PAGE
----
It’s good to be first. That’s an accolade Surrey, BC, knows all about. The city, about 40 km southeast of Vancouver, is home to the first community center and largest non-residential building in North America to achieve Passive House status.
Completed in February 2021, the 78,000-sq.ft., two-story Clayton Community Centre features a double-height social gathering space at the main entry, providing a hub for community engagement. It combines a mix of spaces into one facility: arts and culture programming (including performing and visual arts spaces), recreational activities (including a gym and fitness center), and a branch library. There are also spaces for community-led programming, including a community kitchen and garden, a workshop, a café, and preschool and childcare spaces.
“The design process is quite different for Passive House,” says Melissa Higgs, architect with hcma and principal of the project. “You have to really understand how the client will be using the building, the occupant load, the type of equipment they’re going to have. All this must be considered in the very early stages of design.
“We went into it designing on the basis of what a residence would suggest,” says Higgs, “which would be to super-insulate the building.”
But the first modeling indicated that the facility would only have to be heated less than a week a year. “The heat generated by occupants in the building, the lighting systems, and the equipment – but mostly the people – meant that we had a cooling problem, not a heating problem. We were trying to reduce the energy load associated with cooling the space.”
That’s the opposite issue for a Passive House residence. “You don’t have enough people in [a residence] to generate their own heat to heat the building.” As a result of the modeling, some insulation was removed from the design and “popped-up” clerestory windows were added to provide cooling at night.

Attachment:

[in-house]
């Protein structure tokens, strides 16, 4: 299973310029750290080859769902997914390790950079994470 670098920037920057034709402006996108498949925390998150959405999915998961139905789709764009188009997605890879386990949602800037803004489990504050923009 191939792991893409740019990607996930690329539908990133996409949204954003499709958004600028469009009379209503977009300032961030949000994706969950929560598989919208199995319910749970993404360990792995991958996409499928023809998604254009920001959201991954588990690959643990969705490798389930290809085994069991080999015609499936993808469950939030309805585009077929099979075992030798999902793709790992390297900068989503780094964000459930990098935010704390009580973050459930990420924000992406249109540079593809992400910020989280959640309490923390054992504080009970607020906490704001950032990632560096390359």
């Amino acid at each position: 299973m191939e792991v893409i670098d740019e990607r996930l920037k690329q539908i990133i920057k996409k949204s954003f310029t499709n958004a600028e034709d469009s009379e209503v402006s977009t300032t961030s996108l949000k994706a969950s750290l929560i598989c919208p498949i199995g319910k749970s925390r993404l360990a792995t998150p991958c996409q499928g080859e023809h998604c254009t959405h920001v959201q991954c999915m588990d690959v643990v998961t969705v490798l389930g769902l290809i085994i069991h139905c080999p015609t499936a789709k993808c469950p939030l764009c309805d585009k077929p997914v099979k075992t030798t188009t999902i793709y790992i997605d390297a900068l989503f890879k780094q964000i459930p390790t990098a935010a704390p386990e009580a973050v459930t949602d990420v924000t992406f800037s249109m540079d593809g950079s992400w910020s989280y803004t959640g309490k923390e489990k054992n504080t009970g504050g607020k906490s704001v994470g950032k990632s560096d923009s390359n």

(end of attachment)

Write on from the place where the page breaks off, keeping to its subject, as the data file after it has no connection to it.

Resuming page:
The spaces within the facility were placed according to both their program usage and natural light requirements. For example, the fitness center needed to have a cool operating temperature so it couldn’t be placed on the south side of the building.
“We needed to think of these spaces and how the design of the building would work to accommodate them,” says Higgs.
The design team also had to consider aspects of design that aren’t typically seen in recreation and community centers. One such design was the entryway into the facility.
“It took us awhile to figure out because airtightness is such a huge part of the success of Passive House,” she says. “If you think of a community facility that’s busy and thriving, even if you have a vestibule, effectively, the door is open a lot of the time because people are coming and going.”
The team mapped out the size of the vestibule they’d need to meet the airtightness requirement, but it was “enormous and unfeasible.” The end result was a revolving door. “It’s an airtight passage,” says Higgs, “but we haven’t seen community centers, especially in North America, where we have that kind of entry condition.”
Higgs says you can feel the quiet when you go into the building. “The comfort piece of it is real,” she says. In fact, on one of the coldest days of the year (there was snow on the ground), while the building was under construction, Higgs visited the site. “I had my full-on insulated jacket and thought, Oh, it’s going to be cold on the job site.”
At this point in the construction, the envelope was mostly in place. “Fifteen minutes in, I took my jacket off.” The tradespeople were in their indoor clothes and it was quiet. There was only one generator outside of the building. The contractors told Higgs as soon as the building was enclosed, they didn’t need to use the number of generators they’d budgeted for. Says Higgs, “The building was already operating the way it should.”
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